While any exercise you chose can theoretically be used for the intervals, here are five of our most frequently used exercises:
Push-ups: this body weight resistance exercise works your forearms, wrists, triceps, shoulders and chest. Though in reality, you must engage your entire body (hello core!) from your feet to your hands to properly perform a push-up. Bam, full body workout. Cost? Zero dollars. No equipment necessary. I’m pretty certain most of us haven’t made it out of high school gym class without learning the basics of a pushup, but just incase you need a refresher, watch this video (I really need to start making my own). PLEASE NOTE: a) no butt in the air, b) no sagging torso, and c) FULL RANGE OF MOTION (chest to almost floor). Beginners, you absolutely may start on your knees if necessary, just keep the core engaged and the above points in mind.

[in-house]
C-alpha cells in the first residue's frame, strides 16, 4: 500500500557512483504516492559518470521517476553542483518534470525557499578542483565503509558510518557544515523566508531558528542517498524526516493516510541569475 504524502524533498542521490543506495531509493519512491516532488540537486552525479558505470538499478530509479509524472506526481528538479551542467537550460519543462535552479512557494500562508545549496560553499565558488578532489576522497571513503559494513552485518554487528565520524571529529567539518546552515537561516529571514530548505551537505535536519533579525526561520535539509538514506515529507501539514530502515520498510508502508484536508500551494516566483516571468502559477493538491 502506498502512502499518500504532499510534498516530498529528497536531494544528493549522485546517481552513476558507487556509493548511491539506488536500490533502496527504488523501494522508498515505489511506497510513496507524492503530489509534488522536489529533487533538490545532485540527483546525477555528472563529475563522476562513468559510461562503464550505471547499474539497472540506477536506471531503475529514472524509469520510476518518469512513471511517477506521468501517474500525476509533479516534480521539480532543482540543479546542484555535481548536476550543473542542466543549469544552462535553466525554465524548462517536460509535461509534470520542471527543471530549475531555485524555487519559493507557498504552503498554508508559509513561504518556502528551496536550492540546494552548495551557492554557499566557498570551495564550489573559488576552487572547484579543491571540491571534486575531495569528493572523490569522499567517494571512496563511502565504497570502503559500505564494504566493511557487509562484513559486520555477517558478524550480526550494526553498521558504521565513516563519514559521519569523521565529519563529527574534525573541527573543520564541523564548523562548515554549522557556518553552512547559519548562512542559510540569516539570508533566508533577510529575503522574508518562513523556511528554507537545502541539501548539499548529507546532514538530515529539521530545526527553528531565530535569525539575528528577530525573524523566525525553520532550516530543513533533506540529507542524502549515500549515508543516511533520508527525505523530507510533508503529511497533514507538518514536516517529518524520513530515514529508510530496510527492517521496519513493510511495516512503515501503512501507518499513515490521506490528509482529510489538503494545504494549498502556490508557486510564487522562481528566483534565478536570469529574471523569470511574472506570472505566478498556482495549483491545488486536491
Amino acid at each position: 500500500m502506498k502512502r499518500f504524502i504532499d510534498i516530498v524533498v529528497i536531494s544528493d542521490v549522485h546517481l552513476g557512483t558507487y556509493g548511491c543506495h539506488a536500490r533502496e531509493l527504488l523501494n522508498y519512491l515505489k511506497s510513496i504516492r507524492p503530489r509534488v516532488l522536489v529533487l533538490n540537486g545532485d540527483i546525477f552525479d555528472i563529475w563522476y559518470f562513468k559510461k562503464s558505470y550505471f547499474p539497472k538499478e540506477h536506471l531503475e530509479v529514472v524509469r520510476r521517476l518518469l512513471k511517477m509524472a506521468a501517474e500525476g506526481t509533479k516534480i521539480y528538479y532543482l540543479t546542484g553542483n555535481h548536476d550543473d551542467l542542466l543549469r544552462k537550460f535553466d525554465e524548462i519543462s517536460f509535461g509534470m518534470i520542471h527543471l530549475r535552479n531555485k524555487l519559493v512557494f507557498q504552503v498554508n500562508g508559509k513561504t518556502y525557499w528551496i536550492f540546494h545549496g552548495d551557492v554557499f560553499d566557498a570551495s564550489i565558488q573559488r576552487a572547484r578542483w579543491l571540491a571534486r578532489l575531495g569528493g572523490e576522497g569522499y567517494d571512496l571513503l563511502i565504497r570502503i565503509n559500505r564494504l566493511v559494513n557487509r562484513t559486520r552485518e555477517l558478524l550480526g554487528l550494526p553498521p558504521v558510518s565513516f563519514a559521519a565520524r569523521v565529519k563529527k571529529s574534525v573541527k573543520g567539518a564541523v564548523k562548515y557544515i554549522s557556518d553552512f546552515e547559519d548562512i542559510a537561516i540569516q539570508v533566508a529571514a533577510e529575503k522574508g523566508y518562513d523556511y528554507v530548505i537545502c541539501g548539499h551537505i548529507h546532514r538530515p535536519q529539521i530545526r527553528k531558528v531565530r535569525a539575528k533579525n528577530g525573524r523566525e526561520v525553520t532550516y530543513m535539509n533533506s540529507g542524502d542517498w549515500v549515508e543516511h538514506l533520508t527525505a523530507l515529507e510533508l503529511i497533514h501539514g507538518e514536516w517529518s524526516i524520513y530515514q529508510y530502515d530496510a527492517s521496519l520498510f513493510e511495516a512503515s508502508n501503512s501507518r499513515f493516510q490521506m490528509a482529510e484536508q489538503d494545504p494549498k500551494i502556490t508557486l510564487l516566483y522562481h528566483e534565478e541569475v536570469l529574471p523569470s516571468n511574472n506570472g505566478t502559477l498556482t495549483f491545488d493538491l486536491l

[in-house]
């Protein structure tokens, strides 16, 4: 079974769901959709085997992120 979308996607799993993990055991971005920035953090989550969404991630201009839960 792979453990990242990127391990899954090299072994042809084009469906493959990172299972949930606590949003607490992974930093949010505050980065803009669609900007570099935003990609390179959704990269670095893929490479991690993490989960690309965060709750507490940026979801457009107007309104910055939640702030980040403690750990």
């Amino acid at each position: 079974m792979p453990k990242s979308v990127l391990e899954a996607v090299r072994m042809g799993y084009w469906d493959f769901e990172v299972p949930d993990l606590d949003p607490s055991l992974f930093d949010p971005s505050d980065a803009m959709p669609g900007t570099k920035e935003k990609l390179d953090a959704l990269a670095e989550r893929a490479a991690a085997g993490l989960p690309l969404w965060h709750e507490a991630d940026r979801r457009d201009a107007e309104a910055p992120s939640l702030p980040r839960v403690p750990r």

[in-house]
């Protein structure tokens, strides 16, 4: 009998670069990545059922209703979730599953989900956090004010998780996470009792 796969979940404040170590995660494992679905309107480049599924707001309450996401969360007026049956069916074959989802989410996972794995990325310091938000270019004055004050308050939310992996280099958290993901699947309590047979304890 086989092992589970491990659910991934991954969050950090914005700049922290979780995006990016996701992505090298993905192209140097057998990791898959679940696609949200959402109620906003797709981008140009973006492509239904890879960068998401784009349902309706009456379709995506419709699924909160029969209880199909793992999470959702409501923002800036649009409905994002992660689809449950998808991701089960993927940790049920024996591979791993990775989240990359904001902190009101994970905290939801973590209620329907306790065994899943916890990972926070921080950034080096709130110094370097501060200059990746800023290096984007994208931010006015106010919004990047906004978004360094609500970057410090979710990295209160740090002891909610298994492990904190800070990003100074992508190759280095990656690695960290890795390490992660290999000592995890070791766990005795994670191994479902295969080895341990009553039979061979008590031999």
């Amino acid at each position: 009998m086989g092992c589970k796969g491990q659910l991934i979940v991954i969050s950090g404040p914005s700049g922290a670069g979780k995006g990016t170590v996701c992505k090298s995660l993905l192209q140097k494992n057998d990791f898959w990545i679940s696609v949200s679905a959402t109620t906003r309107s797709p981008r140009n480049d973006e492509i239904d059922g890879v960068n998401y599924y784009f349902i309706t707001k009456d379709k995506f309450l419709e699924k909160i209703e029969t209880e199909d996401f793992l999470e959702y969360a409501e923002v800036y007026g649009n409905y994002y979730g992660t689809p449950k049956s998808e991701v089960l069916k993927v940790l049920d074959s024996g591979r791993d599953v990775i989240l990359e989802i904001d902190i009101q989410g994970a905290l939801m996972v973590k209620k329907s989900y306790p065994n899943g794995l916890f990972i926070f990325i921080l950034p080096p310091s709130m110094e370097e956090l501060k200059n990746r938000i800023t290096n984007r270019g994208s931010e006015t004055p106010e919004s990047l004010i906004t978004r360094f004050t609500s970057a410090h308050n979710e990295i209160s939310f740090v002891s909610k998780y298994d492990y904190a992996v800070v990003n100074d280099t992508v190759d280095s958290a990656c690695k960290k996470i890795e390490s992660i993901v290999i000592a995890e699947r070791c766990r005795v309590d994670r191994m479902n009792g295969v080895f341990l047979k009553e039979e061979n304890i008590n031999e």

Squats: another body weight resistance exercise that engages all of the major muscle groups in your body. They help improve balance, and strengthen your core, legs, and butt. And contrary to popular belief, squats are not bad for your knees. A proper squat engages the quadriceps, the hamstrings, and the gastrocnemius, thus strengthens bone and connective tissue around the knee joint. Now, squats are an easy one to perform incorrectly (believe me, I was in “squat therapy” for awhile until I finally got it right.) This guy gives a great squat demo. My best piece of advice is to always keep your head up. If your instructor/training partner/the tree in front of you cannot see your face when you squat, you are doing it wrong.
For an added challenge: squat with something heavy. Kettlebells, dumbells, sandbags…they are all great. They are also expensive. So grab a log, or a rock…or a toddler.